Review: No Exit (Throwing Shade Theatre Company)

throwingshadeVenue: The Factory Theatre (Marrickville NSW), Jun 23 – 25, 2016
Playwright: Jean-Paul Sartre
Director: Andrew Langcake
Cast: Harley Connor, Courtney Powell, Darcie Irwin-Simpson

Theatre review
Sartre’s 1944 play No Exit is about three people coming to grips with their new existence post-mortality. The famous line “hell is other people” is heard late in the piece, and like the myriad ways in which it can be interpreted, the play is abstract, to be given meaning as one wishes. The concept of hell is a powerful one, considering its uncompromising permanence. Life may not be much more pleasant than hell for some, but hell’s eternal inescapability is truly terrifying.

The staging, directed by Andrew Langcake, is a simple rendering that attempts to bring realism to the absurdist piece, with an emphasis on finding character coherence over philosophical expression. Sound and lighting are strangely neglected, resulting in a supernatural realm that is unfortunately devoid of atmosphere. Performances are committed, and each personality is distinctly shaped by a cast of spirited actors, but chemistry is often lacking. Relationships are key in No Exit, and unable to portray them with enough clarity and dynamism, the production struggles to communicate beyond the superficial.

Individuals experience life from perspectives we know to be personal, but it is debatable if anything is ever unique in how we each see the world. We can only understand things from our singular positions, but in every transaction that we inevitably conduct with other beings, we become transformed, objectified and absorbed into another consciousness. The self is unable to remain separate, and meaning can only come from that act of concurrence, voluntary or involuntary. If other people will give you hell, they are also your only source of pleasure. How much the self can do to manipulate the other will always be limited, but happiness is always best managed within one’s own hermitage.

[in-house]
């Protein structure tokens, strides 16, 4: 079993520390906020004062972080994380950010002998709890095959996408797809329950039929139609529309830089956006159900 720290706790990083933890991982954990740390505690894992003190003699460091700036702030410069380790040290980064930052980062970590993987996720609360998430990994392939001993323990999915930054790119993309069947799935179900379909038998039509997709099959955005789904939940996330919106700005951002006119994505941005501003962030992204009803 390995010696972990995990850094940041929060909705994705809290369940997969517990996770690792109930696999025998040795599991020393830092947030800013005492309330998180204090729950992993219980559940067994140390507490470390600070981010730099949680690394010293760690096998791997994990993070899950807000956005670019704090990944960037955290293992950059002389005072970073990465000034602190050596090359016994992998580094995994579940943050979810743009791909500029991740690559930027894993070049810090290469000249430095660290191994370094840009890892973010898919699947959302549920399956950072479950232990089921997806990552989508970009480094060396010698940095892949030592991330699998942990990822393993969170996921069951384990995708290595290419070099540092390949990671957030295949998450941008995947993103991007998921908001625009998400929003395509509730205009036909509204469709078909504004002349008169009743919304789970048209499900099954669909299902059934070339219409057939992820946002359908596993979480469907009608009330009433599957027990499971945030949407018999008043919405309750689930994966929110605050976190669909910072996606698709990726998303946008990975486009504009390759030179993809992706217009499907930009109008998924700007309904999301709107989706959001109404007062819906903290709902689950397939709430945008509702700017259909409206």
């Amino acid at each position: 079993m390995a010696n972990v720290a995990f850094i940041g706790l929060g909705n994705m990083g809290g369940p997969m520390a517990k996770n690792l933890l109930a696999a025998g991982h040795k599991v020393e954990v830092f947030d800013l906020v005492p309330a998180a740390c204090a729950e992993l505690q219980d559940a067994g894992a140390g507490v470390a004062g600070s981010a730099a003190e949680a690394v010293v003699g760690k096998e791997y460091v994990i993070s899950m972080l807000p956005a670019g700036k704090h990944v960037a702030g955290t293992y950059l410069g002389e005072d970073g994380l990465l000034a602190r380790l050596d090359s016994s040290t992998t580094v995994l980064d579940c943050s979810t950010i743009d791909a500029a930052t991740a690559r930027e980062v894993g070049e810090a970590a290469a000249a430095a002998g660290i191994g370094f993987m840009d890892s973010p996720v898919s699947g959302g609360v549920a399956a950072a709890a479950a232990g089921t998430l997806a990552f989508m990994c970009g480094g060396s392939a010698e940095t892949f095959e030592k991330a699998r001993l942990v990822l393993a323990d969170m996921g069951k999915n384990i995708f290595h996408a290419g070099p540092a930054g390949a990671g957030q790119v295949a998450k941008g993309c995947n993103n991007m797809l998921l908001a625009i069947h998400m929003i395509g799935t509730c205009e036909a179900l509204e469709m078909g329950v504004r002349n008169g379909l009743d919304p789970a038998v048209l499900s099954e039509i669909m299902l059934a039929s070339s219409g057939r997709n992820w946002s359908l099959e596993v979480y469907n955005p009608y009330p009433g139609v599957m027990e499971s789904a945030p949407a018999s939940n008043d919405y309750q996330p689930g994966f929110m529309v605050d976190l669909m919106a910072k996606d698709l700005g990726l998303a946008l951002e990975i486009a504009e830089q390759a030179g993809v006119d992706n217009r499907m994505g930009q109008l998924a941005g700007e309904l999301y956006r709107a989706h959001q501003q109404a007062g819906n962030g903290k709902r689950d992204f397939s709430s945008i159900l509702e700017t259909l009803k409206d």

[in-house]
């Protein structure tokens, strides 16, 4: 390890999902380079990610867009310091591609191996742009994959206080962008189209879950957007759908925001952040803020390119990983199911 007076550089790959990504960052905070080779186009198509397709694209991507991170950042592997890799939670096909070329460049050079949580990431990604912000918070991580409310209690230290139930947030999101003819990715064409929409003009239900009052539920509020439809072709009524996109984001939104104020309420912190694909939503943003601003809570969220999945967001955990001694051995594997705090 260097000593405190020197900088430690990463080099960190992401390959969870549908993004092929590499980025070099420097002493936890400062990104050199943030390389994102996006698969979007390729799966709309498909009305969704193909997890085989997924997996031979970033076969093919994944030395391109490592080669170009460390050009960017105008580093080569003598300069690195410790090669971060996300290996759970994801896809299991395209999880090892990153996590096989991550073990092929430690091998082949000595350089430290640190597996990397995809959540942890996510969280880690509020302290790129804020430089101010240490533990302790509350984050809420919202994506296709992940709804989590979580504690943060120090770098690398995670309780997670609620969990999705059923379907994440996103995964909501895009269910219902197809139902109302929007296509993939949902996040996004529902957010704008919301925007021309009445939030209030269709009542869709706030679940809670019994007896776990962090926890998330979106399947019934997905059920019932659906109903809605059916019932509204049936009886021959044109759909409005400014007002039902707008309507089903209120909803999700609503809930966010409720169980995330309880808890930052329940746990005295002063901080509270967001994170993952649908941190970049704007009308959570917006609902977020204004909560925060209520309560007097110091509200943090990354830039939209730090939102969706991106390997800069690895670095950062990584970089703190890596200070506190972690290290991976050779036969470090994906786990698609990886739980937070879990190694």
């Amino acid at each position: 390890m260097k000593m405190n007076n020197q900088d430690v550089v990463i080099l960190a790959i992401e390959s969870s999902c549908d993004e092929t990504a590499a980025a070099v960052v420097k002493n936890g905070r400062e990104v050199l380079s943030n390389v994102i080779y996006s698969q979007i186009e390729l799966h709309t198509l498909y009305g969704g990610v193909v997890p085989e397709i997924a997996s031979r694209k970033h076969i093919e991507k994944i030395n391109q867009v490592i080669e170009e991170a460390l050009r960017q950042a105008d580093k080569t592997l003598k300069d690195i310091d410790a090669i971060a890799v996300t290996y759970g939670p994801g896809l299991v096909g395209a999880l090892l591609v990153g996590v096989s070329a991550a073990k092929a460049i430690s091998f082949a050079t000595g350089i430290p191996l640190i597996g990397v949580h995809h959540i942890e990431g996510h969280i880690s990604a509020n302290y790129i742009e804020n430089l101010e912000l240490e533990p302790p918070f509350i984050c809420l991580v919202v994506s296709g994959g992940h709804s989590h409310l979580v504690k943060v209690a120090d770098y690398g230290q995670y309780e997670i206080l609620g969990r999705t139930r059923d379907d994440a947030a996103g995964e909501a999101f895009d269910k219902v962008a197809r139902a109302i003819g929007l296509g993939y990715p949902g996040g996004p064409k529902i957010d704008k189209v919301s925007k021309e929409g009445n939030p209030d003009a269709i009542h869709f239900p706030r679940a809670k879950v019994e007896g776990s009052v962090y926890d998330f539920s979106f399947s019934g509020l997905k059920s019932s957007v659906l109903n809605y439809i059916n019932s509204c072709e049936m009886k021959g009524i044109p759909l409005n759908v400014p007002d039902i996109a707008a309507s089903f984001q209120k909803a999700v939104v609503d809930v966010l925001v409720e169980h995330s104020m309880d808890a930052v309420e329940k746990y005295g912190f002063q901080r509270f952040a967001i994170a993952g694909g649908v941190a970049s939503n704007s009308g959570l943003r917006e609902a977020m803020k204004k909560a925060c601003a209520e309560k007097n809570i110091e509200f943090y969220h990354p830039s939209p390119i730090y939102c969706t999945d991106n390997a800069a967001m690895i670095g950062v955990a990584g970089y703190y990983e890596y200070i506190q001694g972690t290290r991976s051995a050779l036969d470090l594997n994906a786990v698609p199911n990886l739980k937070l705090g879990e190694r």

www.throwingshade.com.au

Review: There’s No One New Around You: A Tinder Musical (Sydney Comedy Festival)

tindermusicalVenue: The Factory Theatre (Marrickville NSW), Apr 27 – 29, 2016
Book: Keira Daley, Mark Simpson
Music and Lyrics: Keira Daley, Steven Kreamer, and Mark Simpson
Director: Beth Daly
Cast: Keira Daley, Mark Simpson
Image by Gina Jenkins

Theatre review
Online dating is a modern phenomenon, and Tinder is the current leader of a very saturated app market. With reports suggesting 50 million users, its increasing presence in our storytelling is not at all surprising. There’s No One New Around You by Keira Daley and Mark Simpson is probably the first musical to be staged that is entirely about Tinder, compiling anecdotes, impressions, inventions and humour, relevant to the uniquely contemporary experience. Its songs and jokes may not always be fresh or edgy, but there are many moments of cutting social commentary that keeps us excitable and engaged. In the show’s efforts to find verisimilitude, the audience is offered realistic reflections of our attitudes towards romance, sex and loneliness that can be powerful, perhaps embarrassingly so, in its accuracy. The characters we see are very silly, but they are unquestionably real, and whether or not one is familiar with the phone app in question, their thoughts and behaviour bear a closeness to modern life that cannot be denied.